1) Player Familiarity. Most CRPG players in the 70’s and 80’s played D&D. They understood about rolling stats on 3D6 and understood the 3-18 range pretty intuitively.  They understood that a +1 to hit meat about a 5% better chance of hitting something. They knew what a cleric did, and what a fighter did. While it was still critical to RTFM, the familiar rules system was as important a baseline for RPG fans as WASD controls is first-person shooters are today.

2) Simplicity. The original D&D system – the “White Box” era that most early RPGs were based on – was actually pretty dang simple. Actually, in many ways it was too simple, and the rules didn’t foster the kind of emergent complexity Craig talks about. It spawned a thousand home-brew rules sets, of which the best ideas were incorporated (if often poorly) into Advanced Dungeons & Dragons years later.

3) Designer Familiarity. Let’s face it, it’s far easier to build on existing, well-known foundation than it is to come up with a new system from scratch. This is no less true today – why do you think the stores are overwhelmed with games that adhere to the same basic gameplay? The D&D rules were known to designers – both in its strengths and weaknesses – and almost as importantly, it had been tested and known to work. Not perfectly, maybe not even well, but tens of thousands (eventually, even millions) of gamers had put it through its paces.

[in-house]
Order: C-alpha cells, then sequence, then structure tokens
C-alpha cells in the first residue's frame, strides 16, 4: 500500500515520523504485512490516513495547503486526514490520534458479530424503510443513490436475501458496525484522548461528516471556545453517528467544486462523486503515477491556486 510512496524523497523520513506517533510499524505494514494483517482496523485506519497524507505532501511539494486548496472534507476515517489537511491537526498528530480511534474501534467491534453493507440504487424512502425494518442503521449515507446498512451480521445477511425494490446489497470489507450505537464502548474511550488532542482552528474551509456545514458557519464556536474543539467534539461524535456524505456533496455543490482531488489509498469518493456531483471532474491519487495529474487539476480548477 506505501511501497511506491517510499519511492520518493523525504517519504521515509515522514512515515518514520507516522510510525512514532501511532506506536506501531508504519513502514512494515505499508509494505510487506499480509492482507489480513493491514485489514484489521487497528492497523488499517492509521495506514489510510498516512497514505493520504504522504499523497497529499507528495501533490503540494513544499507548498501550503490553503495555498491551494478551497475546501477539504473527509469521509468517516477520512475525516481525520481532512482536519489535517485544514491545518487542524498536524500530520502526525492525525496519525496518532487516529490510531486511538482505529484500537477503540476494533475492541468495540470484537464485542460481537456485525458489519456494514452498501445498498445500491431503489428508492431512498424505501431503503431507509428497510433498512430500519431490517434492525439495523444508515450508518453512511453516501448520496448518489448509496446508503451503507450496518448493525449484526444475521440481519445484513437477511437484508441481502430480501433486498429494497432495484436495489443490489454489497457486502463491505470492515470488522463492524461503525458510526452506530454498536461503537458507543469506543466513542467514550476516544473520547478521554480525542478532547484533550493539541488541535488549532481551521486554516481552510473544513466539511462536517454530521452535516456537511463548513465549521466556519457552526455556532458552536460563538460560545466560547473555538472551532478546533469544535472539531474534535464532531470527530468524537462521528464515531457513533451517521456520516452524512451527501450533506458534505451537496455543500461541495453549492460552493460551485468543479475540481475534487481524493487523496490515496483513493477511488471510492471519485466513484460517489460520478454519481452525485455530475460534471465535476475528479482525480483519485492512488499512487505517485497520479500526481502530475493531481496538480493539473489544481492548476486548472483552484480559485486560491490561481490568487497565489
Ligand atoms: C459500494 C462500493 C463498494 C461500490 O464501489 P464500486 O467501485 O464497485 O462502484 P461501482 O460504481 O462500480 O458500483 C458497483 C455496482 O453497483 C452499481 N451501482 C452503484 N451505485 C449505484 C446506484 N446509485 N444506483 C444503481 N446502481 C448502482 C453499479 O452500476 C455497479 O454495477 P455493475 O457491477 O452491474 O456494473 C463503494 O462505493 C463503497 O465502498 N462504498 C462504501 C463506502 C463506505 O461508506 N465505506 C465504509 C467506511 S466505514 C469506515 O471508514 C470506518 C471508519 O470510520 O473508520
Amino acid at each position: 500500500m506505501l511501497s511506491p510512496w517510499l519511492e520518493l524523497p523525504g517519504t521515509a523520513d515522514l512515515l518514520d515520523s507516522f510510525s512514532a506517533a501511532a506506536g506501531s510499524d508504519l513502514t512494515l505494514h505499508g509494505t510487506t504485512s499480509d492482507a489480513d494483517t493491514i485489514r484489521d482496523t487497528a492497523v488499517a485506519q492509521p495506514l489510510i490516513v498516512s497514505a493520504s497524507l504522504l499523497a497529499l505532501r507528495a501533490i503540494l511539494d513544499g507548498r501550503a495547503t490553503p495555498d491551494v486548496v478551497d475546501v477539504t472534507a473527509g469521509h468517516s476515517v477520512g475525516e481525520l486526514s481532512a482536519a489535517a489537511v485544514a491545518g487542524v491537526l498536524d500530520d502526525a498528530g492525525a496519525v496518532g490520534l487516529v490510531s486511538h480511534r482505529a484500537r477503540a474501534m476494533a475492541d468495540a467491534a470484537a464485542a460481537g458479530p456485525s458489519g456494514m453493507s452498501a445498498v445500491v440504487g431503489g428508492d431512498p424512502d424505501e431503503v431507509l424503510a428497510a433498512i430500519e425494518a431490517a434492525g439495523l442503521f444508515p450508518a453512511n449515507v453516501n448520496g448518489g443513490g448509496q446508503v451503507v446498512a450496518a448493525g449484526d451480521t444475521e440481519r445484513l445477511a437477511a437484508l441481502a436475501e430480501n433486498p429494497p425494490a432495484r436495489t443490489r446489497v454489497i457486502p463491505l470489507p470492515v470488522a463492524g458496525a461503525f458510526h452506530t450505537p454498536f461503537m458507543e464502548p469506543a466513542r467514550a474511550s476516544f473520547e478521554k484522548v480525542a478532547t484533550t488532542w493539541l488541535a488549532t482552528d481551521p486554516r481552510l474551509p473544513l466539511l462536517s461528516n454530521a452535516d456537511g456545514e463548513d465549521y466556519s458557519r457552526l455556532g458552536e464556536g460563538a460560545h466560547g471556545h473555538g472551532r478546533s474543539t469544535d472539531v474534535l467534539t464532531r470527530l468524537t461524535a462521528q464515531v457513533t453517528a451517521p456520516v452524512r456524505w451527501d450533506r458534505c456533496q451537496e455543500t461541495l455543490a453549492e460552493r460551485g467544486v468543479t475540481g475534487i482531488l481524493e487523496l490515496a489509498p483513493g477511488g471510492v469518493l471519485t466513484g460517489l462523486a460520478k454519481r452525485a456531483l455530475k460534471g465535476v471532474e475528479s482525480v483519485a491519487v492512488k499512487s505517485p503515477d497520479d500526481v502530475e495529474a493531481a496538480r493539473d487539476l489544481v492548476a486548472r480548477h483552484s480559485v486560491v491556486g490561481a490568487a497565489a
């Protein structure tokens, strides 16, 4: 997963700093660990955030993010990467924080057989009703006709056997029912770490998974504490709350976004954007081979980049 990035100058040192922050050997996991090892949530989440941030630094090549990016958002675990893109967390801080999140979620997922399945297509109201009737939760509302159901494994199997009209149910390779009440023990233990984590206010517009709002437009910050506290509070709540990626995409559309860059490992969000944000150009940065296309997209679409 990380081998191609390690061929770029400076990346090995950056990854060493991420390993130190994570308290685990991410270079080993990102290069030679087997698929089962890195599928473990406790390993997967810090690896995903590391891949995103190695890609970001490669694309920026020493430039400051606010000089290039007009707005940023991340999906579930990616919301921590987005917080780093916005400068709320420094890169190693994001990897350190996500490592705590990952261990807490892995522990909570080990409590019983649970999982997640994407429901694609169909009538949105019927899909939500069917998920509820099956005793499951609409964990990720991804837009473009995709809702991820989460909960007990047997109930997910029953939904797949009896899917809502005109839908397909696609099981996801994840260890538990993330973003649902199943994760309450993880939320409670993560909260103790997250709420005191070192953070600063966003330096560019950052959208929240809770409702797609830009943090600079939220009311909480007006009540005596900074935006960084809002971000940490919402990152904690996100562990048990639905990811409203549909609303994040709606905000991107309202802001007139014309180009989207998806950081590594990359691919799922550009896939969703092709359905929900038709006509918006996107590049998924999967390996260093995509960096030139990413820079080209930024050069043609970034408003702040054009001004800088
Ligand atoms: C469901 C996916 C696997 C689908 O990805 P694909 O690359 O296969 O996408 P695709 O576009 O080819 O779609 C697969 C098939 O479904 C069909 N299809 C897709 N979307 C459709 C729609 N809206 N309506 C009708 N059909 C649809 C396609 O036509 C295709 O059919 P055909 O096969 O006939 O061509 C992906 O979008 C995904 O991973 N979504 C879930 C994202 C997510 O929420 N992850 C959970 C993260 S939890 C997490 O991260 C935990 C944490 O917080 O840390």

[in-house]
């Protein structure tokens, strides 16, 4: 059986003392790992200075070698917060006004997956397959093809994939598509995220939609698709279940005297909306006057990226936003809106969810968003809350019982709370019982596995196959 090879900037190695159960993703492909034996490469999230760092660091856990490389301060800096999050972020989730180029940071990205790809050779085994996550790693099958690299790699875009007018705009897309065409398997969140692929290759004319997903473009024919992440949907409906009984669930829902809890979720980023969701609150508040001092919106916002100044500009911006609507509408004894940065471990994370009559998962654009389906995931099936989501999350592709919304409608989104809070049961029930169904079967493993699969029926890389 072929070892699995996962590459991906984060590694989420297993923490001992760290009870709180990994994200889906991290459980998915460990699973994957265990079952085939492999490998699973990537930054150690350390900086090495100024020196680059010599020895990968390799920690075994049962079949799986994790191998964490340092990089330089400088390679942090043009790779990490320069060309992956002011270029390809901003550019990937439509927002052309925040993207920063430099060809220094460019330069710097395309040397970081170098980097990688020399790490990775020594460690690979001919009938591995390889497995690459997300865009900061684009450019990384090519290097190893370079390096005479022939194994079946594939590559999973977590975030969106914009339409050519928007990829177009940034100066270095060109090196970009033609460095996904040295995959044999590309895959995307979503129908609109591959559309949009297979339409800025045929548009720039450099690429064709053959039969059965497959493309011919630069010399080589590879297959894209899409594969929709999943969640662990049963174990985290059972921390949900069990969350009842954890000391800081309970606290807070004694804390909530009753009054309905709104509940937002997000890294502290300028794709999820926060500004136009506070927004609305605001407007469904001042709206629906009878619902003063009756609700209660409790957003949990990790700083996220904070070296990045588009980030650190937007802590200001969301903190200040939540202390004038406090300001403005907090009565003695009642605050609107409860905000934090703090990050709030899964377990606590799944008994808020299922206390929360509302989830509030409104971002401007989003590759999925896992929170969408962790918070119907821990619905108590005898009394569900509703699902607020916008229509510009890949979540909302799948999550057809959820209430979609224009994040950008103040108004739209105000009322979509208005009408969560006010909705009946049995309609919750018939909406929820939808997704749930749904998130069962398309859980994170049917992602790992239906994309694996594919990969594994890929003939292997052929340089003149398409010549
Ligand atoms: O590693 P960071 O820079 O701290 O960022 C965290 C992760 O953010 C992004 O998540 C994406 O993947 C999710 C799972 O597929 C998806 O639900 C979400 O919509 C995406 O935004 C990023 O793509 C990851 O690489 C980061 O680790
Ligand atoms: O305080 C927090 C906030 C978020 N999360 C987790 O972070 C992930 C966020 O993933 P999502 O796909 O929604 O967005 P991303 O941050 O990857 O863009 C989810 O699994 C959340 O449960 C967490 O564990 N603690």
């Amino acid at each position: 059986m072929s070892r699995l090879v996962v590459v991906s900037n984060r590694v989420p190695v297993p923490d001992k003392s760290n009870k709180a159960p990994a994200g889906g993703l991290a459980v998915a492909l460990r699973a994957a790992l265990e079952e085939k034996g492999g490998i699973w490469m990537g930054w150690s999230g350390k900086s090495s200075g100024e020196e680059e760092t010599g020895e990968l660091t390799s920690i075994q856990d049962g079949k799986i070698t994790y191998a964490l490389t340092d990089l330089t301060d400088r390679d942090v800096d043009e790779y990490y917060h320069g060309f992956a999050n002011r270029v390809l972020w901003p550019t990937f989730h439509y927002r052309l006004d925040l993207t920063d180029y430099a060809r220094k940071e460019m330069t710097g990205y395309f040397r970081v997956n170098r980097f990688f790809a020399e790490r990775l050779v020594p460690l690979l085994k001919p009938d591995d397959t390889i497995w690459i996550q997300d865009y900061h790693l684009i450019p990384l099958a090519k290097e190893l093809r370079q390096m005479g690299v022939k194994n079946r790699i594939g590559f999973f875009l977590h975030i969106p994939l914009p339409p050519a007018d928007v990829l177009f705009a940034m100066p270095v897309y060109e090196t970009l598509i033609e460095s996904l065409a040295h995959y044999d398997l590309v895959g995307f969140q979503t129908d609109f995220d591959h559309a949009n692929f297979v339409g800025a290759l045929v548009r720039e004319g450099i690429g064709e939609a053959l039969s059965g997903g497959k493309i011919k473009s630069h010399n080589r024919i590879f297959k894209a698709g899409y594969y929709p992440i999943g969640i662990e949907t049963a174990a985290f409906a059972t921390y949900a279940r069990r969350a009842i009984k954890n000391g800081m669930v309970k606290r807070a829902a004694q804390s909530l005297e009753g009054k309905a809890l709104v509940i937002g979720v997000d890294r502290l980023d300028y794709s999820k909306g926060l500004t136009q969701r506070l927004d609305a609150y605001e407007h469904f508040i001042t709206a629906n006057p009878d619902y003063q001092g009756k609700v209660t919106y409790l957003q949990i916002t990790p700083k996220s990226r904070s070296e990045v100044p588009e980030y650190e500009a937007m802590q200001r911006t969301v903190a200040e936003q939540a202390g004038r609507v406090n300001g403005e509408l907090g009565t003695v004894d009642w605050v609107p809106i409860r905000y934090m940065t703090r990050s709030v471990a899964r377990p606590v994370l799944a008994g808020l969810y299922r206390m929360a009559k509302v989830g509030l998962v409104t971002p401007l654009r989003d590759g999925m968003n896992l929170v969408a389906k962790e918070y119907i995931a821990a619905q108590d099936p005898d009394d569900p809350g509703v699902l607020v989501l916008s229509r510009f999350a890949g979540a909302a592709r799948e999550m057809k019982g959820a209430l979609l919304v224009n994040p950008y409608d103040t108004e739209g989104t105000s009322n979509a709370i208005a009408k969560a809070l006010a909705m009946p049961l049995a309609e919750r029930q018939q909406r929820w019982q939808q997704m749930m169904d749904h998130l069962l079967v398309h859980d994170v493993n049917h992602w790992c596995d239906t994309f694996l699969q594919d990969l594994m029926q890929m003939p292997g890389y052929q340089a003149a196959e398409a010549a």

Sloppy? Moi?

So those are historical reasons for using the D&D system. But let’s take a look at some of his other criticisms: